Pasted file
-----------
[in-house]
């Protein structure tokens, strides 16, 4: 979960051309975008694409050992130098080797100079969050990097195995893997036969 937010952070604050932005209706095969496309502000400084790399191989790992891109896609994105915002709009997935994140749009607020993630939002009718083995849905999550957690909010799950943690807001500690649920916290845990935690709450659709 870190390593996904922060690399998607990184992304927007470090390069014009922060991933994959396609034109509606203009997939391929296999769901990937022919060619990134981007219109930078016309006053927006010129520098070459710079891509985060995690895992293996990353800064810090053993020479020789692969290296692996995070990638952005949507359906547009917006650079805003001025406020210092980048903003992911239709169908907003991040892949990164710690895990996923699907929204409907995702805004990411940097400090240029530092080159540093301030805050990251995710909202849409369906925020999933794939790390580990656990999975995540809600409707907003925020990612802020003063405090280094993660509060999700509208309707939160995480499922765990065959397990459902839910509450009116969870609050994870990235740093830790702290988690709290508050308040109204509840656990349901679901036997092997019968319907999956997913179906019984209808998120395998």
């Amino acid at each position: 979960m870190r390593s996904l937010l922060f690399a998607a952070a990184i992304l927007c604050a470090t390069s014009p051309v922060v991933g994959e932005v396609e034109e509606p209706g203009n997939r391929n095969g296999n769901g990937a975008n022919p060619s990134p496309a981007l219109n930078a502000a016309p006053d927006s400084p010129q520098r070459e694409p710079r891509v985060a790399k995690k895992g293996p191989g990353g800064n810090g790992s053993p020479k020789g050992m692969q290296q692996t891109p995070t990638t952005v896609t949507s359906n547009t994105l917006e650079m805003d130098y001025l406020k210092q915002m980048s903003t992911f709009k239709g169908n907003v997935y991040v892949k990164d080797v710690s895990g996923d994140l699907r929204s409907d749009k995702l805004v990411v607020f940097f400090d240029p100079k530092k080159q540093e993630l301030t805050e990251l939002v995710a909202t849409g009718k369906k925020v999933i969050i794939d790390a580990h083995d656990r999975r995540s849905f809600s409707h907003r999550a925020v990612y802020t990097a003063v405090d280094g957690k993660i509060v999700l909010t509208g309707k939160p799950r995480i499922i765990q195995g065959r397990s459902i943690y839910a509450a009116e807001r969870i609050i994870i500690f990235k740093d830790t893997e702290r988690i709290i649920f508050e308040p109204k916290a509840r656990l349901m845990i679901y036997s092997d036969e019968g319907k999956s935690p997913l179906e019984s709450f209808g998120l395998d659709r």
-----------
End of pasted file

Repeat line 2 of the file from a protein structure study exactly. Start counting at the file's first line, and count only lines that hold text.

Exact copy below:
């Protein structure tokens, strides 16, 4: 979960051309975008694409050992130098080797100079969050990097195995893997036969 937010952070604050932005209706095969496309502000400084790399191989790992891109896609994105915002709009997935994140749009607020993630939002009718083995849905999550957690909010799950943690807001500690649920916290845990935690709450659709 870190390593996904922060690399998607990184992304927007470090390069014009922060991933994959396609034109509606203009997939391929296999769901990937022919060619990134981007219109930078016309006053927006010129520098070459710079891509985060995690895992293996990353800064810090053993020479020789692969290296692996995070990638952005949507359906547009917006650079805003001025406020210092980048903003992911239709169908907003991040892949990164710690895990996923699907929204409907995702805004990411940097400090240029530092080159540093301030805050990251995710909202849409369906925020999933794939790390580990656990999975995540809600409707907003925020990612802020003063405090280094993660509060999700509208309707939160995480499922765990065959397990459902839910509450009116969870609050994870990235740093830790702290988690709290508050308040109204509840656990349901679901036997092997019968319907999956997913179906019984209808998120395998």